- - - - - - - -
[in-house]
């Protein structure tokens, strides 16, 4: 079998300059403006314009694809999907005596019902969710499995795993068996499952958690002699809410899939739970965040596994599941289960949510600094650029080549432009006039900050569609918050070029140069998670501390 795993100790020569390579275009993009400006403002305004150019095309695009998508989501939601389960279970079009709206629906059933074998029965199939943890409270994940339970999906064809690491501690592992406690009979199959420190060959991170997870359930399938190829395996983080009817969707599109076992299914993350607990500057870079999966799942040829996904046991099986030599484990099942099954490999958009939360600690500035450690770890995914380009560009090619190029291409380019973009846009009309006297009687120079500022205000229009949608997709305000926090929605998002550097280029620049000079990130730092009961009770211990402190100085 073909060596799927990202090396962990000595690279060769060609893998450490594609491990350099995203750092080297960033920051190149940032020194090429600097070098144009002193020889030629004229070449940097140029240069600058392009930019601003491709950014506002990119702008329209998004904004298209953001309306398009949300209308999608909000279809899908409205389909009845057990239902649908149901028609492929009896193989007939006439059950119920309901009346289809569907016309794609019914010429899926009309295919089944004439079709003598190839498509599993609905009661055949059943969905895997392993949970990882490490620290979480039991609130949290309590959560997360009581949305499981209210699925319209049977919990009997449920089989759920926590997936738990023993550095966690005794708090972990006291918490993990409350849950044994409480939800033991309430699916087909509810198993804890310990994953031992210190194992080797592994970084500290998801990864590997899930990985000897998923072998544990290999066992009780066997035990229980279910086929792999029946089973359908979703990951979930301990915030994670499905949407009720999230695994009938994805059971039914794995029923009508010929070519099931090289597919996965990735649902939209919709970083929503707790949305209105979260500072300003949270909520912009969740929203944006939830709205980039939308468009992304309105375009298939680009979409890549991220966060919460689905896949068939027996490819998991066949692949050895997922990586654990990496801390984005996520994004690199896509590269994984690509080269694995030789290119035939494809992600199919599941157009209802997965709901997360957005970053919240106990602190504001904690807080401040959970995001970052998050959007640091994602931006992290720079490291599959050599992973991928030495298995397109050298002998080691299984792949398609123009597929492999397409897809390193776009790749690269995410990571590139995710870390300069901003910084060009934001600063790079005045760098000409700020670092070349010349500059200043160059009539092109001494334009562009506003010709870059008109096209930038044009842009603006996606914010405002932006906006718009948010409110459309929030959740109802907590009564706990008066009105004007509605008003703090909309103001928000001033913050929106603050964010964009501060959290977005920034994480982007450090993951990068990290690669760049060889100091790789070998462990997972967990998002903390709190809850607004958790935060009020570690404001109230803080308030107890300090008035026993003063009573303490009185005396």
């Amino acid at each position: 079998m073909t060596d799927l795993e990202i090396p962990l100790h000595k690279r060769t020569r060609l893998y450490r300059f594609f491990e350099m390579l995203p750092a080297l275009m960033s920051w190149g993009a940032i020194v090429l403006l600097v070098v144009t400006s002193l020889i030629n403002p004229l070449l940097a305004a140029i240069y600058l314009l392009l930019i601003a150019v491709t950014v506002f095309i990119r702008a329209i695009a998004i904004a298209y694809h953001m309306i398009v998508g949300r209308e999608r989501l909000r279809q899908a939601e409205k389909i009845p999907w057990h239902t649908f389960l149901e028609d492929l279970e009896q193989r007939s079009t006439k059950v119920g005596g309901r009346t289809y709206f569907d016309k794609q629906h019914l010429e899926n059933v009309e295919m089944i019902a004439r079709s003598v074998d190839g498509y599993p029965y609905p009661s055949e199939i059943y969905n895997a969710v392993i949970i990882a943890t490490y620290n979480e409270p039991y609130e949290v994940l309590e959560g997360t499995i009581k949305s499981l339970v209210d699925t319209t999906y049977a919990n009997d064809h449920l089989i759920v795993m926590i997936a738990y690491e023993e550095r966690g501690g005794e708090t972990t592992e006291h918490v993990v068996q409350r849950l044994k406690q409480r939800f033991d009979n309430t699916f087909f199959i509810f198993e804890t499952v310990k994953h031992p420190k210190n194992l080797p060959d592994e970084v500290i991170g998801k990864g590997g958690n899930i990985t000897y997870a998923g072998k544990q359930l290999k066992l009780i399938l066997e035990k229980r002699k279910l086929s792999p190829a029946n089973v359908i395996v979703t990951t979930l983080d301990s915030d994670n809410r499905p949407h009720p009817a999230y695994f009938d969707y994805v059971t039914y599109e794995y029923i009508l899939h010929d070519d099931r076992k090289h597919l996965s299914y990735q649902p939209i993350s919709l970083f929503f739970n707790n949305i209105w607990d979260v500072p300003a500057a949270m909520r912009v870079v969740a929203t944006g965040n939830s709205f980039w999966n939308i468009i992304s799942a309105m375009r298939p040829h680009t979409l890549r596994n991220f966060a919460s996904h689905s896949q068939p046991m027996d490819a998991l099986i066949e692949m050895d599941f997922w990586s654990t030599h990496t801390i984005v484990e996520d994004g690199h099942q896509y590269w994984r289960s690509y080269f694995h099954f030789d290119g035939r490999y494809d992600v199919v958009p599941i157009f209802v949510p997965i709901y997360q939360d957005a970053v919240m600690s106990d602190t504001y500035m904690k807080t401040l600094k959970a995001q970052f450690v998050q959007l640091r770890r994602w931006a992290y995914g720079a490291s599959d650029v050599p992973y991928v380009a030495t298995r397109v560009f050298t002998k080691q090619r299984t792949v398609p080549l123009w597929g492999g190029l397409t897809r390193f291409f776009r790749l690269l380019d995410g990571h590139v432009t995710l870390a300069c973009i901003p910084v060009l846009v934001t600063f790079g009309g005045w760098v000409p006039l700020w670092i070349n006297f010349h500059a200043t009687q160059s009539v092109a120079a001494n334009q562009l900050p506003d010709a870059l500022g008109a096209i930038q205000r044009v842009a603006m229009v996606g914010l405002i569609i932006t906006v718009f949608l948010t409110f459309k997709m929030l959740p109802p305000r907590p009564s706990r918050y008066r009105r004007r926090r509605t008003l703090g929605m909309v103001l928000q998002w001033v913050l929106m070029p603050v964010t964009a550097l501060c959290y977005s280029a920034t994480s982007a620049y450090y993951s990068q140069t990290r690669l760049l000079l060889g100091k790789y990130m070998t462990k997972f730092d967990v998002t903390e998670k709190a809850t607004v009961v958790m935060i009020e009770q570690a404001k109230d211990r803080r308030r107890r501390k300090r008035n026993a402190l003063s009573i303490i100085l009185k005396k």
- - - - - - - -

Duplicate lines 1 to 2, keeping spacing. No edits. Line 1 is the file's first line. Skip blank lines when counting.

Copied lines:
[in-house]
């Protein structure tokens, strides 16, 4: 079998300059403006314009694809999907005596019902969710499995795993068996499952958690002699809410899939739970965040596994599941289960949510600094650029080549432009006039900050569609918050070029140069998670501390 795993100790020569390579275009993009400006403002305004150019095309695009998508989501939601389960279970079009709206629906059933074998029965199939943890409270994940339970999906064809690491501690592992406690009979199959420190060959991170997870359930399938190829395996983080009817969707599109076992299914993350607990500057870079999966799942040829996904046991099986030599484990099942099954490999958009939360600690500035450690770890995914380009560009090619190029291409380019973009846009009309006297009687120079500022205000229009949608997709305000926090929605998002550097280029620049000079990130730092009961009770211990402190100085 073909060596799927990202090396962990000595690279060769060609893998450490594609491990350099995203750092080297960033920051190149940032020194090429600097070098144009002193020889030629004229070449940097140029240069600058392009930019601003491709950014506002990119702008329209998004904004298209953001309306398009949300209308999608909000279809899908409205389909009845057990239902649908149901028609492929009896193989007939006439059950119920309901009346289809569907016309794609019914010429899926009309295919089944004439079709003598190839498509599993609905009661055949059943969905895997392993949970990882490490620290979480039991609130949290309590959560997360009581949305499981209210699925319209049977919990009997449920089989759920926590997936738990023993550095966690005794708090972990006291918490993990409350849950044994409480939800033991309430699916087909509810198993804890310990994953031992210190194992080797592994970084500290998801990864590997899930990985000897998923072998544990290999066992009780066997035990229980279910086929792999029946089973359908979703990951979930301990915030994670499905949407009720999230695994009938994805059971039914794995029923009508010929070519099931090289597919996965990735649902939209919709970083929503707790949305209105979260500072300003949270909520912009969740929203944006939830709205980039939308468009992304309105375009298939680009979409890549991220966060919460689905896949068939027996490819998991066949692949050895997922990586654990990496801390984005996520994004690199896509590269994984690509080269694995030789290119035939494809992600199919599941157009209802997965709901997360957005970053919240106990602190504001904690807080401040959970995001970052998050959007640091994602931006992290720079490291599959050599992973991928030495298995397109050298002998080691299984792949398609123009597929492999397409897809390193776009790749690269995410990571590139995710870390300069901003910084060009934001600063790079005045760098000409700020670092070349010349500059200043160059009539092109001494334009562009506003010709870059008109096209930038044009842009603006996606914010405002932006906006718009948010409110459309929030959740109802907590009564706990008066009105004007509605008003703090909309103001928000001033913050929106603050964010964009501060959290977005920034994480982007450090993951990068990290690669760049060889100091790789070998462990997972967990998002903390709190809850607004958790935060009020570690404001109230803080308030107890300090008035026993003063009573303490009185005396």